Fri, May 12, 2017 - Page 3 News List

Former vice president Annette Lu says no reason for referendum reform delay

By Abraham Gerber  /  Staff reporter

Lin I-hsiung, second right, front row, yesterday sits with other members of the People Rule Foundation outside the Democratic Progressive Party’s headquarters in Taipei to urge the government to lower the threshold for proposing and initiating a referendum.

Photo: Wang Yi-sung, Taipei Times

The Legislative Yuan should not wait until the end of this year to pass revisions to the Referendum Act (公民投票法), former vice president Annette Lu (呂秀蓮) said yesterday, as the People Rule Foundation concluded a protest fast outside the Democratic Progressive Party’s (DPP) headquarters in Taipei.

“It appears that those who hold authority have forgotten their roots,” she said, criticizing a statement by President Tsai Ing-wen (蔡英文).

She made the remarks after joining members of the foundation in their final march around the DPP’s headquarters.

“The DPP’s core value is allowing the people to rule themselves — and that is not just allowing them to vote for the president,” Lu said, adding that the “young friends who hold power in the party today” have failed to follow their predecessors and “pay a price” to fight for referendum rights.

Foundation representatives had fasted outside the headquarters for two weeks, with Lin I-hsiung (林義雄) joining them yesterday.

Lu and Lin were key figures in the opposition movement that preceded the DPP’s founding and played active roles in the formation of the party after being released from prison over their connections with the Kaohsiung Incident, a key pro-democracy protest in 1979.

Lin later served as DPP chairman, but quit the party in 2006.

The DPP has long criticized the act for only allowing “referendums in a cage,” as it stipulates high turnout thresholds that have invalidated every referendum held since its passage.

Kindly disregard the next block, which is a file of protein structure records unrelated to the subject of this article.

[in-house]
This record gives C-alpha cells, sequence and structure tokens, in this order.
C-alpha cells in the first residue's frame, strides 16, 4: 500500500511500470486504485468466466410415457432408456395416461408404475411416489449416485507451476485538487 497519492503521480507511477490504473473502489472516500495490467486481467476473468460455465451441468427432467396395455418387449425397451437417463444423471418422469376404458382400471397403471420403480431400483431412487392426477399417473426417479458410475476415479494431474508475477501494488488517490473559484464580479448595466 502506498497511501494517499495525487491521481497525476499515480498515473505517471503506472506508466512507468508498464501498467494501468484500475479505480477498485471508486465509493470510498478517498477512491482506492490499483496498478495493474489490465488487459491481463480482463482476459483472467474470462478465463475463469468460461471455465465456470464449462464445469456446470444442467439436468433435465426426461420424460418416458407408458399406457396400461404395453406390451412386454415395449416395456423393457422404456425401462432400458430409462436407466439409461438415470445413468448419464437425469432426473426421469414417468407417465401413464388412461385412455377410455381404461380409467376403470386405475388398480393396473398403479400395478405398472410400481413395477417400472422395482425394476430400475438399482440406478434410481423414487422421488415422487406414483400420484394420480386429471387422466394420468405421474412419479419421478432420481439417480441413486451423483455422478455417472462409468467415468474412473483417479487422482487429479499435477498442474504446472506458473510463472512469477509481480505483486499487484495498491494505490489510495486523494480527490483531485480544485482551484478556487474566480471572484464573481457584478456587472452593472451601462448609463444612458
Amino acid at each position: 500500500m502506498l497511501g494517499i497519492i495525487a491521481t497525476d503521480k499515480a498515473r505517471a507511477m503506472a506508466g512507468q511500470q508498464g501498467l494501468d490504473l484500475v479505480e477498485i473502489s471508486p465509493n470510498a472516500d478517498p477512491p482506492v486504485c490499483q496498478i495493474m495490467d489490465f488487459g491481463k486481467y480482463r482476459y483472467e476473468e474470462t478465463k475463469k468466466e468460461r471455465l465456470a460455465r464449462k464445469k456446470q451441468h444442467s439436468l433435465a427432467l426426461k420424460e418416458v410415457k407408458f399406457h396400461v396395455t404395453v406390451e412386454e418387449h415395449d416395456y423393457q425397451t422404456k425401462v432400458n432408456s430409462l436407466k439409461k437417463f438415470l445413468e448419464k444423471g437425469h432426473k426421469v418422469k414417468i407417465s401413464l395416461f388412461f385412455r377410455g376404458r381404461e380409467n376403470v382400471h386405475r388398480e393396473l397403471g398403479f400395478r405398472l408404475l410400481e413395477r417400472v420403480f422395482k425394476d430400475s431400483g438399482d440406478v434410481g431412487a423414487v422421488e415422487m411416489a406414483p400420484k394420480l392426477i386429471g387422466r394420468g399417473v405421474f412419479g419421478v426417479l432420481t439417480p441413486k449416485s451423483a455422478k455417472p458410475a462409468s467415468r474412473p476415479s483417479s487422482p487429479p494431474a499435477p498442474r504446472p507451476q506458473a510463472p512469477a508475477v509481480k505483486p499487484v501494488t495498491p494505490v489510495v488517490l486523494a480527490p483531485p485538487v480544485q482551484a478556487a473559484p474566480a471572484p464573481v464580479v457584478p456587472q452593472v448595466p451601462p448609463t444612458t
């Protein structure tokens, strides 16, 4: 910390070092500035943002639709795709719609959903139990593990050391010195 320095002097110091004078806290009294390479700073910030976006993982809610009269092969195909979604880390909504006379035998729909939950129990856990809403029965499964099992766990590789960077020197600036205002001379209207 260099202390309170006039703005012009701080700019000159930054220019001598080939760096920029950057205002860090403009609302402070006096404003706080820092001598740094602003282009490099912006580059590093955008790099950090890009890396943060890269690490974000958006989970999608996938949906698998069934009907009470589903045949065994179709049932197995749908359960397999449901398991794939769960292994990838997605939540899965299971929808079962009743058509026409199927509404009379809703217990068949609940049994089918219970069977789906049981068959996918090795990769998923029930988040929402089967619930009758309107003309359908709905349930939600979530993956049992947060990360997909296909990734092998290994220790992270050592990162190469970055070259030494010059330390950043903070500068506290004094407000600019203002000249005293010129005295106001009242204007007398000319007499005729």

Amendments under consideration by the legislature would substantially reduce turnout requirements, while also making it easier to apply for a referendum to be held.

“The reality is that passing the revisions does not require any heavy lifting,” Lu said, adding that there was “no reason” to wait until the end of the year for passage.

“I am extremely disappointed — the revisions have already passed out of committee and the deadline for cross-caucus negotiations has passed,” Lu said. “Are they afraid of something? What are they avoiding?”

Asked whether she felt the delay might be the result of pressure from the US, she said she would not speculate, but added that the nation’s leaders should resist any unreasonable obstruction.

DPP Deputy Secretary-General Cho Jung-tai (卓榮泰) visited the protest briefly yesterday and later said Tsai told a meeting of the DPP Central Standing Committee on Wednesday that the party should seek to pass the revisions by the end of the year.

“Only if we maintain collective unity and act in rhythm can we achieve everyone’s common objective in the shortest amount of time,” he said, avoiding a question on whether the US has exerted pressure.

Foundation executive director Liu Ming-shin (劉明新) called for the revisions to be passed before May 20, the one year anniversary of Tsai’s inauguration.

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